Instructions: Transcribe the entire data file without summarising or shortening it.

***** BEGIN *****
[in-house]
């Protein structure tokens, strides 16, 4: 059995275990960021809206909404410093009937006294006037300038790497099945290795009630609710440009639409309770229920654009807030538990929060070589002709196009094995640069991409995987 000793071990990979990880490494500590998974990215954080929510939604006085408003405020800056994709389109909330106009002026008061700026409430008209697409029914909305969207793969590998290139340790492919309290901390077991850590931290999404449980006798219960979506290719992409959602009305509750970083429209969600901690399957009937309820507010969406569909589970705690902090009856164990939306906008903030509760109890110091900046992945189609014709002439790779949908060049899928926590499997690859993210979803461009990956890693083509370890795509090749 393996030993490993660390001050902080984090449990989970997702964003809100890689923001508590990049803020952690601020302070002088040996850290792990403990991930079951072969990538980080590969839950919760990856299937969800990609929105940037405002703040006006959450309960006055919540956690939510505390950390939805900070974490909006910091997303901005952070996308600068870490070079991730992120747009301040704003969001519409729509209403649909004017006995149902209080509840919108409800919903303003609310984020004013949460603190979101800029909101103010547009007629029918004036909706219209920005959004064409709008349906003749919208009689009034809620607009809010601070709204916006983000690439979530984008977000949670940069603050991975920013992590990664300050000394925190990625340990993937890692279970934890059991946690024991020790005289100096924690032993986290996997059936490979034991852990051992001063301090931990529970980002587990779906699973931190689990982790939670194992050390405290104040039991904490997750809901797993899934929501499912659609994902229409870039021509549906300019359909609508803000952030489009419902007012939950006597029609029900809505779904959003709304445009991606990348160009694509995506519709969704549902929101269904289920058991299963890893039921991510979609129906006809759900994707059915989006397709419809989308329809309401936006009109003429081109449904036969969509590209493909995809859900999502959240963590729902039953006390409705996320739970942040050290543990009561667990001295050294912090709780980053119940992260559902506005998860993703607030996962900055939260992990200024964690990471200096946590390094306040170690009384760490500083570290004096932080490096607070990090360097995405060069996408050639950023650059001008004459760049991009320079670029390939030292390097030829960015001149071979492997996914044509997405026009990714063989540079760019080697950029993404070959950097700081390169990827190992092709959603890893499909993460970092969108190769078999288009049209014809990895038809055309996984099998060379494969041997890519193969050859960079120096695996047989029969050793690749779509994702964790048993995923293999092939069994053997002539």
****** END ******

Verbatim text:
[in-house]
């Protein structure tokens, strides 16, 4: 059995275990960021809206909404410093009937006294006037300038790497099945290795009630609710440009639409309770229920654009807030538990929060070589002709196009094995640069991409995987 000793071990990979990880490494500590998974990215954080929510939604006085408003405020800056994709389109909330106009002026008061700026409430008209697409029914909305969207793969590998290139340790492919309290901390077991850590931290999404449980006798219960979506290719992409959602009305509750970083429209969600901690399957009937309820507010969406569909589970705690902090009856164990939306906008903030509760109890110091900046992945189609014709002439790779949908060049899928926590499997690859993210979803461009990956890693083509370890795509090749 393996030993490993660390001050902080984090449990989970997702964003809100890689923001508590990049803020952690601020302070002088040996850290792990403990991930079951072969990538980080590969839950919760990856299937969800990609929105940037405002703040006006959450309960006055919540956690939510505390950390939805900070974490909006910091997303901005952070996308600068870490070079991730992120747009301040704003969001519409729509209403649909004017006995149902209080509840919108409800919903303003609310984020004013949460603190979101800029909101103010547009007629029918004036909706219209920005959004064409709008349906003749919208009689009034809620607009809010601070709204916006983000690439979530984008977000949670940069603050991975920013992590990664300050000394925190990625340990993937890692279970934890059991946690024991020790005289100096924690032993986290996997059936490979034991852990051992001063301090931990529970980002587990779906699973931190689990982790939670194992050390405290104040039991904490997750809901797993899934929501499912659609994902229409870039021509549906300019359909609508803000952030489009419902007012939950006597029609029900809505779904959003709304445009991606990348160009694509995506519709969704549902929101269904289920058991299963890893039921991510979609129906006809759900994707059915989006397709419809989308329809309401936006009109003429081109449904036969969509590209493909995809859900999502959240963590729902039953006390409705996320739970942040050290543990009561667990001295050294912090709780980053119940992260559902506005998860993703607030996962900055939260992990200024964690990471200096946590390094306040170690009384760490500083570290004096932080490096607070990090360097995405060069996408050639950023650059001008004459760049991009320079670029390939030292390097030829960015001149071979492997996914044509997405026009990714063989540079760019080697950029993404070959950097700081390169990827190992092709959603890893499909993460970092969108190769078999288009049209014809990895038809055309996984099998060379494969041997890519193969050859960079120096695996047989029969050793690749779509994702964790048993995923293999092939069994053997002539």